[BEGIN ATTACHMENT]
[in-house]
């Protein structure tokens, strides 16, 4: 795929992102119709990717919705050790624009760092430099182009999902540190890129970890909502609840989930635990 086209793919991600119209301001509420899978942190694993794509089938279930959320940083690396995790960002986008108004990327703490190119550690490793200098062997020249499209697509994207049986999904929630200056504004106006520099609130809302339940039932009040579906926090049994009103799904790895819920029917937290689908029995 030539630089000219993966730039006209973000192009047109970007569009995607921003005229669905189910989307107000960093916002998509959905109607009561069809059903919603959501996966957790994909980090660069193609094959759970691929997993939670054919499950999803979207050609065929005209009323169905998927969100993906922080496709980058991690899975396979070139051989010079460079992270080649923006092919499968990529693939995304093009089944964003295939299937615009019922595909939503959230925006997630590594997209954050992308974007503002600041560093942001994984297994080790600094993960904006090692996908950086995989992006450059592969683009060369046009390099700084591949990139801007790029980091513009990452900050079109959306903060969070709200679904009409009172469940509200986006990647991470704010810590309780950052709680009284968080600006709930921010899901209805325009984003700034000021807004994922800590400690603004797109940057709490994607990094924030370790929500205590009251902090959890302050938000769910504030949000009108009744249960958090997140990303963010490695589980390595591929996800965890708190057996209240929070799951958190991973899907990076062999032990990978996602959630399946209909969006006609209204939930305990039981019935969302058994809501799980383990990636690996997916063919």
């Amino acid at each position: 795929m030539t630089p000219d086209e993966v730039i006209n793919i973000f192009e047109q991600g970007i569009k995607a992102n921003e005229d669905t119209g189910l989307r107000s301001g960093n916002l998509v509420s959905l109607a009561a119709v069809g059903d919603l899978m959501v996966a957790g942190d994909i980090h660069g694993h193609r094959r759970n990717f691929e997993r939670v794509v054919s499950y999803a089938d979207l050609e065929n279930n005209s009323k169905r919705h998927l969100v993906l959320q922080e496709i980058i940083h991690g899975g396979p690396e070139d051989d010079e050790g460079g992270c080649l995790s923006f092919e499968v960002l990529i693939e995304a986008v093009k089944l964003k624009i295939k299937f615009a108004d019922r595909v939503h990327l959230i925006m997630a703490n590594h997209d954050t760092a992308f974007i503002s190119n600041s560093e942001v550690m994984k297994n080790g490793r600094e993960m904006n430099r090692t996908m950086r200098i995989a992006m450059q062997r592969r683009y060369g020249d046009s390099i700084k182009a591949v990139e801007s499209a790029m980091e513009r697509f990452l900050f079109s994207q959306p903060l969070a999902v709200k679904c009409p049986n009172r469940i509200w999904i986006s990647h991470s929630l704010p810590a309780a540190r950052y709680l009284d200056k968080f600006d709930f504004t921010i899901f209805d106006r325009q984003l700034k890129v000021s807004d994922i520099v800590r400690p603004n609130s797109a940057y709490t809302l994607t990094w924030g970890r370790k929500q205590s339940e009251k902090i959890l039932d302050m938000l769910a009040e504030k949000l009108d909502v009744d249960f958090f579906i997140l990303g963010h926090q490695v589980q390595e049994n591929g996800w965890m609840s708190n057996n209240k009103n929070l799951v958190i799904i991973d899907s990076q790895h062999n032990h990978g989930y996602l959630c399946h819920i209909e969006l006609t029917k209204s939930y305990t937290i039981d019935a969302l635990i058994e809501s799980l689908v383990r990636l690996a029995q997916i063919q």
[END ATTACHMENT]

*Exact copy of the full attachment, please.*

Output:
[in-house]
């Protein structure tokens, strides 16, 4: 795929992102119709990717919705050790624009760092430099182009999902540190890129970890909502609840989930635990 086209793919991600119209301001509420899978942190694993794509089938279930959320940083690396995790960002986008108004990327703490190119550690490793200098062997020249499209697509994207049986999904929630200056504004106006520099609130809302339940039932009040579906926090049994009103799904790895819920029917937290689908029995 030539630089000219993966730039006209973000192009047109970007569009995607921003005229669905189910989307107000960093916002998509959905109607009561069809059903919603959501996966957790994909980090660069193609094959759970691929997993939670054919499950999803979207050609065929005209009323169905998927969100993906922080496709980058991690899975396979070139051989010079460079992270080649923006092919499968990529693939995304093009089944964003295939299937615009019922595909939503959230925006997630590594997209954050992308974007503002600041560093942001994984297994080790600094993960904006090692996908950086995989992006450059592969683009060369046009390099700084591949990139801007790029980091513009990452900050079109959306903060969070709200679904009409009172469940509200986006990647991470704010810590309780950052709680009284968080600006709930921010899901209805325009984003700034000021807004994922800590400690603004797109940057709490994607990094924030370790929500205590009251902090959890302050938000769910504030949000009108009744249960958090997140990303963010490695589980390595591929996800965890708190057996209240929070799951958190991973899907990076062999032990990978996602959630399946209909969006006609209204939930305990039981019935969302058994809501799980383990990636690996997916063919």
């Amino acid at each position: 795929m030539t630089p000219d086209e993966v730039i006209n793919i973000f192009e047109q991600g970007i569009k995607a992102n921003e005229d669905t119209g189910l989307r107000s301001g960093n916002l998509v509420s959905l109607a009561a119709v069809g059903d919603l899978m959501v996966a957790g942190d994909i980090h660069g694993h193609r094959r759970n990717f691929e997993r939670v794509v054919s499950y999803a089938d979207l050609e065929n279930n005209s009323k169905r919705h998927l969100v993906l959320q922080e496709i980058i940083h991690g899975g396979p690396e070139d051989d010079e050790g460079g992270c080649l995790s923006f092919e499968v960002l990529i693939e995304a986008v093009k089944l964003k624009i295939k299937f615009a108004d019922r595909v939503h990327l959230i925006m997630a703490n590594h997209d954050t760092a992308f974007i503002s190119n600041s560093e942001v550690m994984k297994n080790g490793r600094e993960m904006n430099r090692t996908m950086r200098i995989a992006m450059q062997r592969r683009y060369g020249d046009s390099i700084k182009a591949v990139e801007s499209a790029m980091e513009r697509f990452l900050f079109s994207q959306p903060l969070a999902v709200k679904c009409p049986n009172r469940i509200w999904i986006s990647h991470s929630l704010p810590a309780a540190r950052y709680l009284d200056k968080f600006d709930f504004t921010i899901f209805d106006r325009q984003l700034k890129v000021s807004d994922i520099v800590r400690p603004n609130s797109a940057y709490t809302l994607t990094w924030g970890r370790k929500q205590s339940e009251k902090i959890l039932d302050m938000l769910a009040e504030k949000l009108d909502v009744d249960f958090f579906i997140l990303g963010h926090q490695v589980q390595e049994n591929g996800w965890m609840s708190n057996n209240k009103n929070l799951v958190i799904i991973d899907s990076q790895h062999n032990h990978g989930y996602l959630c399946h819920i209909e969006l006609t029917k209204s939930y305990t937290i039981d019935a969302l635990i058994e809501s799980l689908v383990r990636l690996a029995q997916i063919q």